Colossal six months for offshore wind investment in first half of 2020

Renewable energy capacity investment, particularly offshore wind, showed great resilience in the first half of 2020, in the face of the unprecedented economic shock caused by the coronavirus, according to the latest figures from research company BloombergNEF (BNEF).
Colossal six months for offshore wind investment in first half of 2020
Courtesy of NREL

The data, drawn from BNEF’s world-leading database of deals and projects, show that one sub-sector of renewables – offshore wind – had by far its busiest half year ever for final investment decisions, and this more than offset declines in investment in solar, onshore wind and biomass.

Offshore wind financings in 1H 2020 totaled $35 billion, up 319 percent year-on-year and in fact well above 2019’s record full-year figure (a revised $31.9 billion). The first half of this year saw investment decisions made on 28 sea-based wind farms, including the largest ever, the 1.5 GW Vattenfall Hollandse Zuid array off the coast of the Netherlands, costing an estimated $3.9 billion.

Other major offshore deals included the 1.1 GW SSE Seagreen project off the U.K., at an estimated $3.8 billion; the 600 MW CIP Changfang Xidao array off Taiwan, at an estimated $3.6 billion; and the Fecamp and Saint-Brieuc projects in French waters, together totaling 993 MW and $5.4 billion. There were no fewer than 17 Chinese installations financed, led by the Guangdong Yudean Yangjiang Yangxi Shapaat 600 MW and $1.8 billion.

“We expected to see Covid-19 affecting renewable energy investment in the first half, via delays in the financing process and to some auction programmes” said Albert Cheung, head of analysis at BNEF. “There are signs of that in both solar and onshore wind, but the overall global figure has proved amazingly resilient – thanks to offshore wind.”

Tom Harries, head of wind analysis, added that offshore wind is benefitting from the 67 percent reduction in levelised costs achieved since 2012, and from the performance of the latest, giant turbines. However, the first half of this year also owed a lot to a rush in China to finance and build, in order to take advantage of a feed-in tariff before it expires at the end of 2021.

Mr Harries said he is expecting a slowdown in offshore wind investment globally in the second half, with potentially a new spike early next year.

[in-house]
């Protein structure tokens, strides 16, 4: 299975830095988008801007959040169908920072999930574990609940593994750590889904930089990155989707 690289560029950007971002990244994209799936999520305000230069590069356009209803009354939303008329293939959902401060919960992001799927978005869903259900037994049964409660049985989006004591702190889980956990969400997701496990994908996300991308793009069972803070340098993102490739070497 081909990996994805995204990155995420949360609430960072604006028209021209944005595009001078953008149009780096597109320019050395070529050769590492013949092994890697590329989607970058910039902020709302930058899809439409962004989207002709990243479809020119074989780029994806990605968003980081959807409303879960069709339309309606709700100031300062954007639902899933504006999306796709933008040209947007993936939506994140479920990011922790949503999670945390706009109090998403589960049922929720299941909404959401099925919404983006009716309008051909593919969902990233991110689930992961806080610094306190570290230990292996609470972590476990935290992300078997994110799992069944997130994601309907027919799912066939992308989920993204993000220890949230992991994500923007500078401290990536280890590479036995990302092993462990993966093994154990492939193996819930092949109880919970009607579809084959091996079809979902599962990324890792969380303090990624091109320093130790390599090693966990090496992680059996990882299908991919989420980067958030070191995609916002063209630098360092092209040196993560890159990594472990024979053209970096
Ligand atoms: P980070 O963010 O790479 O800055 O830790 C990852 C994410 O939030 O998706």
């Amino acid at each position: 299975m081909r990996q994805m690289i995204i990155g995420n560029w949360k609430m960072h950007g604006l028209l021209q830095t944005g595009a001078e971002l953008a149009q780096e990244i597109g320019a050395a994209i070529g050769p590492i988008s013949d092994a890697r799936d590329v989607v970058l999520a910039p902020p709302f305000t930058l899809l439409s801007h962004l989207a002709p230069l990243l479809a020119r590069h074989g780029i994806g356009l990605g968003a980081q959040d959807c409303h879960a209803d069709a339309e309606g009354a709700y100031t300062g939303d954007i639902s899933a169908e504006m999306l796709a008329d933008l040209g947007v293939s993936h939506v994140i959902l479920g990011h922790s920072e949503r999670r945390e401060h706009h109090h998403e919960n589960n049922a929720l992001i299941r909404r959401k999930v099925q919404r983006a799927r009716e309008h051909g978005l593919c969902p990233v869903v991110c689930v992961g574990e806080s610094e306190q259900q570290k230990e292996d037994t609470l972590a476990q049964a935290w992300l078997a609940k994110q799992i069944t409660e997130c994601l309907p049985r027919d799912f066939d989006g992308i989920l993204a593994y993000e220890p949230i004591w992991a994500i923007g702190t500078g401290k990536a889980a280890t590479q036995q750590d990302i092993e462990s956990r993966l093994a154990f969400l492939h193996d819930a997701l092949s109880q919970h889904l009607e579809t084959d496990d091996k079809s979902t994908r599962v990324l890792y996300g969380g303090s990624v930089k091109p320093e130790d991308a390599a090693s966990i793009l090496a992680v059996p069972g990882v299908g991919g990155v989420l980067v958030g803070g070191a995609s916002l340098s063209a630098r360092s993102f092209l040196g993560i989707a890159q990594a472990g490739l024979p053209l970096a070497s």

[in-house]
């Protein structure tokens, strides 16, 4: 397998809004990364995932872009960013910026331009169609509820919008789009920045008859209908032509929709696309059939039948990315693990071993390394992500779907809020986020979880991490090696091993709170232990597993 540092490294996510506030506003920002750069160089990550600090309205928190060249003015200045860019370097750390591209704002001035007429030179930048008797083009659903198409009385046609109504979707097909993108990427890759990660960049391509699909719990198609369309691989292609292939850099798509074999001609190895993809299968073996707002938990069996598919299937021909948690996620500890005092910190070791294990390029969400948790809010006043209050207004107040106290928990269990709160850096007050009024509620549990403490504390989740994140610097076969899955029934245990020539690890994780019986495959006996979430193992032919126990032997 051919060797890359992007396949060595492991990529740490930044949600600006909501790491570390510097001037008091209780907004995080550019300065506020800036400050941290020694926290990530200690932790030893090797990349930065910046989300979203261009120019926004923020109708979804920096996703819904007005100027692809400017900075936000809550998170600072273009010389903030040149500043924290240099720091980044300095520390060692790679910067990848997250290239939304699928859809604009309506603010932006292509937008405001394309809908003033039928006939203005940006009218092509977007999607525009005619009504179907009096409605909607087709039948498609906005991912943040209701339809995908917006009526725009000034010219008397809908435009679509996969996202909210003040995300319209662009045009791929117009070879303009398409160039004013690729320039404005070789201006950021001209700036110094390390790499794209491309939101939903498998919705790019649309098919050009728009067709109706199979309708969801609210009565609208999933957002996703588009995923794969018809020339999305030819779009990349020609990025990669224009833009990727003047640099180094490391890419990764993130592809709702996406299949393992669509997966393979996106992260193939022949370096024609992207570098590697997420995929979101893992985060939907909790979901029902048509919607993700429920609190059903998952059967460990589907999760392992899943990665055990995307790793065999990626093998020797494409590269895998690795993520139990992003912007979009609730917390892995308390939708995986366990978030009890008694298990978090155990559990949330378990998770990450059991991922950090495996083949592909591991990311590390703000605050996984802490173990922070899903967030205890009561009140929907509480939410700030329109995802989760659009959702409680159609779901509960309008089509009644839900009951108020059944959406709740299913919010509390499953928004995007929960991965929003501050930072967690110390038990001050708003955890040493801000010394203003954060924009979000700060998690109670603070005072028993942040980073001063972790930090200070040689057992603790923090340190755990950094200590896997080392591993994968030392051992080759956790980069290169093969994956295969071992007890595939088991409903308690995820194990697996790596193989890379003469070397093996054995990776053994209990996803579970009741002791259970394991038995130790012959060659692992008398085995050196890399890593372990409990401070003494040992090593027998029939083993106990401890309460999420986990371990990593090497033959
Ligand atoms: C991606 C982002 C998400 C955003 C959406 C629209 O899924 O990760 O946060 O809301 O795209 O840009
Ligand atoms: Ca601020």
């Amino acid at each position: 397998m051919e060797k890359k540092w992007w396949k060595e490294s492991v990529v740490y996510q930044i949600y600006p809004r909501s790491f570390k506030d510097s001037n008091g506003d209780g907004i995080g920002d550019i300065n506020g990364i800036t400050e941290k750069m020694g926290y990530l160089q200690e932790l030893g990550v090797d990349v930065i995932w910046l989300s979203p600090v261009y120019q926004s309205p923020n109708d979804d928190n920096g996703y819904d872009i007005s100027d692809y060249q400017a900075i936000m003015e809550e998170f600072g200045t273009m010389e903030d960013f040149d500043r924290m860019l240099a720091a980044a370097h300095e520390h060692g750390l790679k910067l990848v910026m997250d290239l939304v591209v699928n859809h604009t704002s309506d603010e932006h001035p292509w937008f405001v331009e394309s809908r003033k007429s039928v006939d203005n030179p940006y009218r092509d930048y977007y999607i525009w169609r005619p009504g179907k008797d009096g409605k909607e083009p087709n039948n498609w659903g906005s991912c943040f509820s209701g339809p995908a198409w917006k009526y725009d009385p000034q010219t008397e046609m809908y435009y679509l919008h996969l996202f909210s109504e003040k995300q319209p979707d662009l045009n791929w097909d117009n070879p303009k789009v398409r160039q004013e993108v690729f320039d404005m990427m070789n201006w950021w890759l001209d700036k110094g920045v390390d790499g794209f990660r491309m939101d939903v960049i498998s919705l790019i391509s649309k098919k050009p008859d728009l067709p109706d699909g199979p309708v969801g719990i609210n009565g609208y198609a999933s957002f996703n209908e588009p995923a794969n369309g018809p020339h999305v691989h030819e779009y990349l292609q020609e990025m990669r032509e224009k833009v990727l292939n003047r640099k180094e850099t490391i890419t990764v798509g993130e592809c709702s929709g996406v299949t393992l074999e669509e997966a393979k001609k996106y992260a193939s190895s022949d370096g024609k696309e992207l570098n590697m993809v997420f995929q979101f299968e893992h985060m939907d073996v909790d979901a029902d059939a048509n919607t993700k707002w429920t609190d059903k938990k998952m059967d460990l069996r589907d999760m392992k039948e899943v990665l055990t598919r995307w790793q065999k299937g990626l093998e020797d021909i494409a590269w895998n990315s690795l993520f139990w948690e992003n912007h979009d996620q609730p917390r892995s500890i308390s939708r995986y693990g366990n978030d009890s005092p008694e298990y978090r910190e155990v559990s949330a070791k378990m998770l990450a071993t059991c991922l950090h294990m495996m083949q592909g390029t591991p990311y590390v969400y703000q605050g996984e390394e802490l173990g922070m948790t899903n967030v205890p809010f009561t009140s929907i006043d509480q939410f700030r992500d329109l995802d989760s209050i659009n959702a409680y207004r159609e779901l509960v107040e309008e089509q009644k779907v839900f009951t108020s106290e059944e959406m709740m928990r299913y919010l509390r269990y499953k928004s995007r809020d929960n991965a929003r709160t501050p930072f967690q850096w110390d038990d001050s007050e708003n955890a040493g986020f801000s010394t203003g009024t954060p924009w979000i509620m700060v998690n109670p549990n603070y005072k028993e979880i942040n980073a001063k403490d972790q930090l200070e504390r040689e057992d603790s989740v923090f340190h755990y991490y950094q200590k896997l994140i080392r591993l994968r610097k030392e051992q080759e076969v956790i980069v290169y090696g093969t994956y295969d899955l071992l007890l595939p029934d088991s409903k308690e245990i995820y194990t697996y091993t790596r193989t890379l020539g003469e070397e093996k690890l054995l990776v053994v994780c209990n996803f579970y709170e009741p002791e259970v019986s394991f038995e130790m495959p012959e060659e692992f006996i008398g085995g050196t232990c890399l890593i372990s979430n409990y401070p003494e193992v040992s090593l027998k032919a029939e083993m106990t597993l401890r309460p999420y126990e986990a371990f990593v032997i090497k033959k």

Overall investment in new renewable energy capacity (excluding large hydro-electric dams of more than 50 MW) was $132.4 billion in the first half of 2020, up 5 percent from a revised $125.8 billion in the same period of 2019. Onshore wind investment slipped 21 percent to $37.5 billion, while that for solar fell 12 percent to $54.7 billion.

Investment in new biomass and waste-to-energy plants fell 34 percent to $3.7 billion, while that in geothermal jumped 594 percent to $676 million. Small hydro projects of less than 50 MW attracted an estimated $576 million, down 14 percent, and biofuel production plants $250 million, down 82 percent.

Looking at the figures by location, China was the largest market yet again, investing $41.6 billion in 1H 2020, up 42 percent compared to the same period in 2019 thanks to its offshore wind boom. Europe secured $36.5 billion, up 50 percent, while the US slipped 30 percent to $17.8 billion. Japan saw financings rise 14 percent to an estimated $10.8 billion, but India fell 49 percent to $2.7 billion and Brazil was down 26 percent at $2.5 billion. The Netherlands were up 231 percent at $6.9 billion, France up 306 percent at $6.2 billion, the U.K. 265 percent higher at $5.7 billion, Spain down 11 percent at $3.7 billion, and Germany up 20 percent at $3.6 billion.

Angus McCrone, chief editor at BNEF, said that a clearer picture of the impact of Covid-19 on green energy investment will come with the full-year 2020 figures.

“Renewables have been helped by vastly improved competitiveness and by investor appetite for assets offering secure cash flows” Mr McCrone said. “However, project developers face the challenge that key people, whether at the permitting, financing or construction stages, can’t meet face-to-face. And buyers of small-scale solar systems are sensitive to changes in consumer confidence.”

BNEF’s data for corporate-level investment in renewables and energy-smart technologies such as battery storage show that equity raising by specialist companies on public markets was $2.4 billion in the first half of 2020, down 43 percent. Investment from venture capital and private equity funds was up 10 percent at $2.5 billion.

The biggest deals on public markets were initial public offerings by two Chinese solar companies, Jinko Power Technology and Trina Solar, raising $366 million and $359 million respectively. The top ones in VC/PE were private equity expansion round for Altus Power America, a US solar project developer, totaling $850 million; and a PE round of $300 million for Scale Microgrid Solutions, a US company putting together energy systems involving solar and batteries.

Overall clean energy investment, including renewables capacity financing and corporate-level equity deals, came to $137 billion in the first half of 2020, up 4 percent on 1H 2019’s $131.9 billion.

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